4. Investigator Productivity. All investigators applying for use of CBCS biospecimens should detail their previous collaborations with epidemiologic studies and indicate their publication record relevant to these collaborations.

 

REFERENCES

  1. Newman B, Moorman PG, Millikan R, et al. The Carolina Breast Cancer Study: integrating population-based epidemiology and molecular biology. Breast Cancer Res Treat. 1995;35(1):51-60.
  2. Chen GK, Millikan RC, John EM, et al. The Potential for Enhancing the Power of Genetic Association Studies in African Americans through the Reuse of Existing Genotype Data. PLoS Genet. 2010;6(9).
  3. Geiss GK, Bumgarner RE, Birditt B, et al. Direct multiplexed measurement of gene expression with color-coded probe pairs. Nat Biotechnol. Mar 2008;26(3):317-325.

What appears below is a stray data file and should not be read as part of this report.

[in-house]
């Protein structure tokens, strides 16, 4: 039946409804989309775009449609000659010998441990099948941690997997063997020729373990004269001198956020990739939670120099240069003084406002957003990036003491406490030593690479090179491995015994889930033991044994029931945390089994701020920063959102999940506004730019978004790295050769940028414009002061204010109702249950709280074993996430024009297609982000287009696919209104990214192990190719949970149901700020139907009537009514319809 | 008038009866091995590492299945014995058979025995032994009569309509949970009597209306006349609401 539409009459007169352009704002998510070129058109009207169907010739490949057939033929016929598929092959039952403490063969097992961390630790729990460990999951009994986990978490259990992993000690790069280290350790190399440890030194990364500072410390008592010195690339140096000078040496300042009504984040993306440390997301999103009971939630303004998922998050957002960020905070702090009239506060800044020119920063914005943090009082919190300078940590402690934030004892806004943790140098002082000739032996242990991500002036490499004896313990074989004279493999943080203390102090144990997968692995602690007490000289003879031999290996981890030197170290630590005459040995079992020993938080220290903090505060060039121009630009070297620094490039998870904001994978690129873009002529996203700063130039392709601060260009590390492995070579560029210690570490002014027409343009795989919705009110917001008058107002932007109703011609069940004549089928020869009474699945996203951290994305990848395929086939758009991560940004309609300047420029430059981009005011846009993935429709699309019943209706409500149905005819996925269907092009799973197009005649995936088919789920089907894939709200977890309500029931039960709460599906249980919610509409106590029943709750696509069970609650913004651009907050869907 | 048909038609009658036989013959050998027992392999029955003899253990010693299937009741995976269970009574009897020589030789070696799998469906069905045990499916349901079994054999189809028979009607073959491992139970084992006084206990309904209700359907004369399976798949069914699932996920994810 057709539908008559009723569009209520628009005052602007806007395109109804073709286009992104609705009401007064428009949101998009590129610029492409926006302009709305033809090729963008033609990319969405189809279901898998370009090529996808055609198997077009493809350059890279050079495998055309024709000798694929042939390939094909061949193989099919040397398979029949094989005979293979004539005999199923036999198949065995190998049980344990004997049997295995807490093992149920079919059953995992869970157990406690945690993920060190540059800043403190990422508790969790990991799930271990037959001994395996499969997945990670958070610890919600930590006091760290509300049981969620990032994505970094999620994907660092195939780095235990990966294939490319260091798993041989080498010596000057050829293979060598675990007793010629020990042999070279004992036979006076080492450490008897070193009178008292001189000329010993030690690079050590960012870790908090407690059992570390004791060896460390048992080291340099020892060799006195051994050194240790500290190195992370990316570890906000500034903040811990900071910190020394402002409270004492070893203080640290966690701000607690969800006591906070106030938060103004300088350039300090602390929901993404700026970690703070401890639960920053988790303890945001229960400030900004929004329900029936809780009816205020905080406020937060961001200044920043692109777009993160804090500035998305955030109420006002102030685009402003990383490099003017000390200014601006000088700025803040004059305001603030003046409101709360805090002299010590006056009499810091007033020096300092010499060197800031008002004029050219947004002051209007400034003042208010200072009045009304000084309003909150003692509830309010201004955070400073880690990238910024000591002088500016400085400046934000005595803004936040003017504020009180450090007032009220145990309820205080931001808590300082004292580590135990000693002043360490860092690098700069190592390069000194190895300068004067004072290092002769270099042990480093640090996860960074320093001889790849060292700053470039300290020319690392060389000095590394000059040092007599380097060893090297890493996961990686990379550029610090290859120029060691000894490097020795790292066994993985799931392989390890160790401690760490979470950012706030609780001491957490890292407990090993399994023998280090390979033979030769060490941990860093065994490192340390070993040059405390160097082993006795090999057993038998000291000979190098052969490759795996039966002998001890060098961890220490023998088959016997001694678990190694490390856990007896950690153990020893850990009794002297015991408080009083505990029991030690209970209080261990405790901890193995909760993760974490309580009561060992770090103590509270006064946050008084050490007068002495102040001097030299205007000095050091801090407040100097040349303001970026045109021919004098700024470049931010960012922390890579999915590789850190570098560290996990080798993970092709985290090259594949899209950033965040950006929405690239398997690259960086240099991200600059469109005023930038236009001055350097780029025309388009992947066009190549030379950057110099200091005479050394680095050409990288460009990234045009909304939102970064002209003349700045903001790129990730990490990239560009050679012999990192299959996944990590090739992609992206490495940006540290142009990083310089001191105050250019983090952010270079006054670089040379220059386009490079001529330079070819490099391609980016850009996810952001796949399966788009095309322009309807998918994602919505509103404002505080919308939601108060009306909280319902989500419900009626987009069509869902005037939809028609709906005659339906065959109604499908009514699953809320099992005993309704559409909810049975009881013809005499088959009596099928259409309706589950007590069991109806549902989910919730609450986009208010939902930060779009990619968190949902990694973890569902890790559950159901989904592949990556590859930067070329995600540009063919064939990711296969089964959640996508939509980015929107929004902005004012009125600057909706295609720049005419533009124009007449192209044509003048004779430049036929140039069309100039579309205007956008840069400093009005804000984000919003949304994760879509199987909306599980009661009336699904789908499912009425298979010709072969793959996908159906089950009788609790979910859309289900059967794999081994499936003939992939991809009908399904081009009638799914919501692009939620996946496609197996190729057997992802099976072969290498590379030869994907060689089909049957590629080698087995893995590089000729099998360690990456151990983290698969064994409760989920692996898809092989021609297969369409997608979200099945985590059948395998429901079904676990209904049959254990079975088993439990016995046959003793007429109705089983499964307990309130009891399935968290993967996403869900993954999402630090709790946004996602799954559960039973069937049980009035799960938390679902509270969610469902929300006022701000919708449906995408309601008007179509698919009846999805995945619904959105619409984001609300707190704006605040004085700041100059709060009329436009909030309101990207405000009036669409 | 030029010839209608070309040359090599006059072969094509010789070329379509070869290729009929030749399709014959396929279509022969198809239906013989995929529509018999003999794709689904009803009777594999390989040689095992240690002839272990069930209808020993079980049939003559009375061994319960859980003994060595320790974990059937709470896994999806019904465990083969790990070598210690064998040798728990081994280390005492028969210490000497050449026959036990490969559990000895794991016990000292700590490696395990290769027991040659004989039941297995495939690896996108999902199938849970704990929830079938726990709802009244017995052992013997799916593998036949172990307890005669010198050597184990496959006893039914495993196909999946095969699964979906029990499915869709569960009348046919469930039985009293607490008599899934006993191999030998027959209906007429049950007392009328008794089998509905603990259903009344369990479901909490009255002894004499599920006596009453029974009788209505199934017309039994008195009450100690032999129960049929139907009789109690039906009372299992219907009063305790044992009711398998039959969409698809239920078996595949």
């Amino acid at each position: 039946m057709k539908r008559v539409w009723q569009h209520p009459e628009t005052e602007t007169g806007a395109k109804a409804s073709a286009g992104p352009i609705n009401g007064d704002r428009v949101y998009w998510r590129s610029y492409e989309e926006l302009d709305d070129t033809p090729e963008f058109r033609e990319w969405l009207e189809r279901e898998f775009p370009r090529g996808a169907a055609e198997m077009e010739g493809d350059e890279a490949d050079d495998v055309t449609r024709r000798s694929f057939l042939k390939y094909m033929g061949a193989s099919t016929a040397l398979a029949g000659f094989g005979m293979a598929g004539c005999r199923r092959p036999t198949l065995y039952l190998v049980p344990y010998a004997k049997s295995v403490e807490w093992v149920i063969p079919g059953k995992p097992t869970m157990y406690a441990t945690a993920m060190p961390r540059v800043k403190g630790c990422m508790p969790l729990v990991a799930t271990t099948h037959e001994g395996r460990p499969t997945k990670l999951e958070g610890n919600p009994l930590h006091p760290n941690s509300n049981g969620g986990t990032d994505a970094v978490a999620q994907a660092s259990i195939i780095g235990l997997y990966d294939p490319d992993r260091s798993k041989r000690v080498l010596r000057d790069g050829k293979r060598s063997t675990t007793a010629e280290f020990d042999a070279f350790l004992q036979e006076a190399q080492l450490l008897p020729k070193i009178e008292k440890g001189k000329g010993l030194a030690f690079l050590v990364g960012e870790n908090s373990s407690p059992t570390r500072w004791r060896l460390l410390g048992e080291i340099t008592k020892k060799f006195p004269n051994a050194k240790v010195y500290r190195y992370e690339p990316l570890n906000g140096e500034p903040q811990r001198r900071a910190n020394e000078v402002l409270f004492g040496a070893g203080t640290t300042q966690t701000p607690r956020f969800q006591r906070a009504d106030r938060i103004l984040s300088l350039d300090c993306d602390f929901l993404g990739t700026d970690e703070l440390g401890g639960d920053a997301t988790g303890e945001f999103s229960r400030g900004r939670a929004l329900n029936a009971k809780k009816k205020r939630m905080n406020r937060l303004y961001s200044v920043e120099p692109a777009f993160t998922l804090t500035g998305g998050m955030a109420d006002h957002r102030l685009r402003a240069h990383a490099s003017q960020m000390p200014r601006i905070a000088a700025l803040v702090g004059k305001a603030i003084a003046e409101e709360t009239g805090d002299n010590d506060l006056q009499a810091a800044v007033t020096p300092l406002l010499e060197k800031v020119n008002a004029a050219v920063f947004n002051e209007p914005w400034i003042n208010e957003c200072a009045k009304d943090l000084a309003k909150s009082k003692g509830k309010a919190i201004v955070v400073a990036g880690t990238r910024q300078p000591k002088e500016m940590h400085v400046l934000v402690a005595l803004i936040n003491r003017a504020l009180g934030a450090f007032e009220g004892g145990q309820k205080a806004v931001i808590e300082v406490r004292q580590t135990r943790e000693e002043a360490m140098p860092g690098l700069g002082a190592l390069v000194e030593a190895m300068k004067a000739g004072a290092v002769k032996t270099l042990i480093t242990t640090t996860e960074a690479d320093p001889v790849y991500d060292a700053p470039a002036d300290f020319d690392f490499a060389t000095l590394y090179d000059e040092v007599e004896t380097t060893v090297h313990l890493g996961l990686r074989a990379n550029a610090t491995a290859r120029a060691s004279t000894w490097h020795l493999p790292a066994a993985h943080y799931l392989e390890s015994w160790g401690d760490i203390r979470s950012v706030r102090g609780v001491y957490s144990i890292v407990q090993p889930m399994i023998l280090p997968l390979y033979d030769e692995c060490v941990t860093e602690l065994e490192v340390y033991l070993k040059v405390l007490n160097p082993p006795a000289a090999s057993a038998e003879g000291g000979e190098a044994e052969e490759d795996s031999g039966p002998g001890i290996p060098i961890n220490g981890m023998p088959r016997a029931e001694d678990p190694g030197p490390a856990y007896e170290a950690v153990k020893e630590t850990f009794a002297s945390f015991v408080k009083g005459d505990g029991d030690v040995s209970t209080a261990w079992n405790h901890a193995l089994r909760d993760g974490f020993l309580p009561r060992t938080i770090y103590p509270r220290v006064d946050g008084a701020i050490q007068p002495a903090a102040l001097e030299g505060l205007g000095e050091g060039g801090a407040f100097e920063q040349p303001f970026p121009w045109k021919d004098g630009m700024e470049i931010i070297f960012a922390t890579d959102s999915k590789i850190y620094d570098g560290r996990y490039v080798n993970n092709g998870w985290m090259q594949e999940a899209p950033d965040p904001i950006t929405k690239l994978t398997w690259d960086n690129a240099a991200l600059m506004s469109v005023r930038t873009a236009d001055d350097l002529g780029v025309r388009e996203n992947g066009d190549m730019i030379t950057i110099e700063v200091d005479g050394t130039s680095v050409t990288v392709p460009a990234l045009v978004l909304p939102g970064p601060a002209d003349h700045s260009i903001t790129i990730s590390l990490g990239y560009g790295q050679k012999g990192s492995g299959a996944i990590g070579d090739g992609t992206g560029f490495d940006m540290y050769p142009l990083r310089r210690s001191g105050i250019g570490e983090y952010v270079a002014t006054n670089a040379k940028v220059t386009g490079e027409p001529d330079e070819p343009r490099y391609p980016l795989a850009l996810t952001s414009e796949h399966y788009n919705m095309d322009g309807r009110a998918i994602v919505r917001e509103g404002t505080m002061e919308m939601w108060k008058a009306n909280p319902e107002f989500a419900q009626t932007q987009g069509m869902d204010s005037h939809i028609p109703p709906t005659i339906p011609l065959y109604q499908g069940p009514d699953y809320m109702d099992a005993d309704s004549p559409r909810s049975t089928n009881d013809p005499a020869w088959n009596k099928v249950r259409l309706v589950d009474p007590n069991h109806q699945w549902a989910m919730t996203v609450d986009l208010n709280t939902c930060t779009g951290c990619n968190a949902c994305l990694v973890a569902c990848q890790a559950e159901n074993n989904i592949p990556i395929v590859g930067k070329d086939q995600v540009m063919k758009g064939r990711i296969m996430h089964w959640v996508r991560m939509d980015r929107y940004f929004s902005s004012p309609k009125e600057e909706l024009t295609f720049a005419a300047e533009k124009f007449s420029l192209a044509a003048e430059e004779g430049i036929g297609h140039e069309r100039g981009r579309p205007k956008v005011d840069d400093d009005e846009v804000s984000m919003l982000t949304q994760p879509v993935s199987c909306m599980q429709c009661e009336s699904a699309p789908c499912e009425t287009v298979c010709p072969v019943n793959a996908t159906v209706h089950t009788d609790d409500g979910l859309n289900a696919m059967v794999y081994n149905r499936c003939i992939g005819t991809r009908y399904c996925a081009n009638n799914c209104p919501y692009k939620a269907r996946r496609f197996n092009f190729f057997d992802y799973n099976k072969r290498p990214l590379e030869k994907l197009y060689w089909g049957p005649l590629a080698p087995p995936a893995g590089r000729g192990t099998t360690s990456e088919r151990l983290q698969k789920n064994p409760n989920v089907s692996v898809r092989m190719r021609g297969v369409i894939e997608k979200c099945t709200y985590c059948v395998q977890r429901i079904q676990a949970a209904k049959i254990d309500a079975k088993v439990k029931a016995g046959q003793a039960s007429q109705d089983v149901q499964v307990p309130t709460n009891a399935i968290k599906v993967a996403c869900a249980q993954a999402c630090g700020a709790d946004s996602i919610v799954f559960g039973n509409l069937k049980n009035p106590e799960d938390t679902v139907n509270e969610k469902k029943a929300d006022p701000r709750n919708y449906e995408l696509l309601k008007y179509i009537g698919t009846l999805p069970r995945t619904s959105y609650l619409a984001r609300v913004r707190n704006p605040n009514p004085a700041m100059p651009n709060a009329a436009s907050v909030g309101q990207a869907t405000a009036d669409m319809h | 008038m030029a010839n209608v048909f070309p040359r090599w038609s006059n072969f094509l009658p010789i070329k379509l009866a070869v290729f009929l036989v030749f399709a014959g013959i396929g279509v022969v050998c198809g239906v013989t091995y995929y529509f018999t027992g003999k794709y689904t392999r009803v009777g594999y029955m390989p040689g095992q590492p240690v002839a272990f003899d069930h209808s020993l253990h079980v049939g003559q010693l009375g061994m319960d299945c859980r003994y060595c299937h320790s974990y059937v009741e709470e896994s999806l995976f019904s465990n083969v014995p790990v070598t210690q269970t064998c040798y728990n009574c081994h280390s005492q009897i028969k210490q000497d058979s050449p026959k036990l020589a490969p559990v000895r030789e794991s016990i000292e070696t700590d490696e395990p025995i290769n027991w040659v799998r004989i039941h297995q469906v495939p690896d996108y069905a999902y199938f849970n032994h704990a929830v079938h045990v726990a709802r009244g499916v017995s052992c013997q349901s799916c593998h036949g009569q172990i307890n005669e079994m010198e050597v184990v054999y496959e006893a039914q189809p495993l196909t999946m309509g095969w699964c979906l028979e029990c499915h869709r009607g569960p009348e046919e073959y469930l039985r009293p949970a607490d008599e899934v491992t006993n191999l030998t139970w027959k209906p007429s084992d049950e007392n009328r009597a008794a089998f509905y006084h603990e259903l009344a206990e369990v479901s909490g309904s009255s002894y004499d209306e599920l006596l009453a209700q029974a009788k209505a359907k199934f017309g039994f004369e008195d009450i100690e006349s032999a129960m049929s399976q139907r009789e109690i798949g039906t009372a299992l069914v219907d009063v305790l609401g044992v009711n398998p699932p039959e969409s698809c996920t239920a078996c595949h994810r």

4. Malkov VA, Serikawa KA, Balantac N, et al. Multiplexed measurements of gene signatures in different analytes using the Nanostring nCounter Assay System. BMC Res Notes. 2009;2:80.
  5. Wang Y, Xia XQ, Jia Z, et al. In silico estimates of tissue components in surgical samples based on expression profiling data. Cancer Res. Aug 15;70(16):6448-6455.
  6. Camp JT, Elloumi F, Roman-Perez E, et al. Interactions with fibroblasts are distinct in Basal-like and luminal breast cancers. Mol Cancer Res. Jan 2011;9(1):3-13.
  7. Elloumi F, Hu Z, Li Y, et al. Systematic Bias in Genomic Classification Due to Contaminating Non-neoplastic Tissue in Breast Tumor Samples. BMC Med Genomics. 2011;4:54.